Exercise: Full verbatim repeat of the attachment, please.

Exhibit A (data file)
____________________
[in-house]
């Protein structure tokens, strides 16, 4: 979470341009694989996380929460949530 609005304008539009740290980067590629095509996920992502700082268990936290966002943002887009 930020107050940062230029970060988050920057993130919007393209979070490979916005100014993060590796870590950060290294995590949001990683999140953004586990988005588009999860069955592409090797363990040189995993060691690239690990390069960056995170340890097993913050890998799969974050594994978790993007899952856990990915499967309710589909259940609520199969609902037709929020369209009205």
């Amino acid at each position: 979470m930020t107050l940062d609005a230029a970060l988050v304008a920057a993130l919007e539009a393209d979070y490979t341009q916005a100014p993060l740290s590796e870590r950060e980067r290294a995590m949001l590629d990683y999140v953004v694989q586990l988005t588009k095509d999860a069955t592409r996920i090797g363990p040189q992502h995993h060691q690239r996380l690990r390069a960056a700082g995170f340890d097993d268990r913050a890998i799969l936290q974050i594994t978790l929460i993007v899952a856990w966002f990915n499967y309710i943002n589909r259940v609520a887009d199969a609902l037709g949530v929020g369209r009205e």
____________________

[in-house]
């Protein structure tokens, strides 16, 4: 979470341009694989996380929460949530 609005304008539009740290980067590629095509996920992502700082268990936290966002943002887009 930020107050940062230029970060988050920057993130919007393209979070490979916005100014993060590796870590950060290294995590949001990683999140953004586990988005588009999860069955592409090797363990040189995993060691690239690990390069960056995170340890097993913050890998799969974050594994978790993007899952856990990915499967309710589909259940609520199969609902037709929020369209009205």
């Amino acid at each position: 979470m930020t107050l940062d609005a230029a970060l988050v304008a920057a993130l919007e539009a393209d979070y490979t341009q916005a100014p993060l740290s590796e870590r950060e980067r290294a995590m949001l590629d990683y999140v953004v694989q586990l988005t588009k095509d999860a069955t592409r996920i090797g363990p040189q992502h995993h060691q690239r996380l690990r390069a960056a700082g995170f340890d097993d268990r913050a890998i799969l936290q974050i594994t978790l929460i993007v899952a856990w966002f990915n499967y309710i943002n589909r259940v609520a887009d199969a609902l037709g949530v929020g369209r009205e």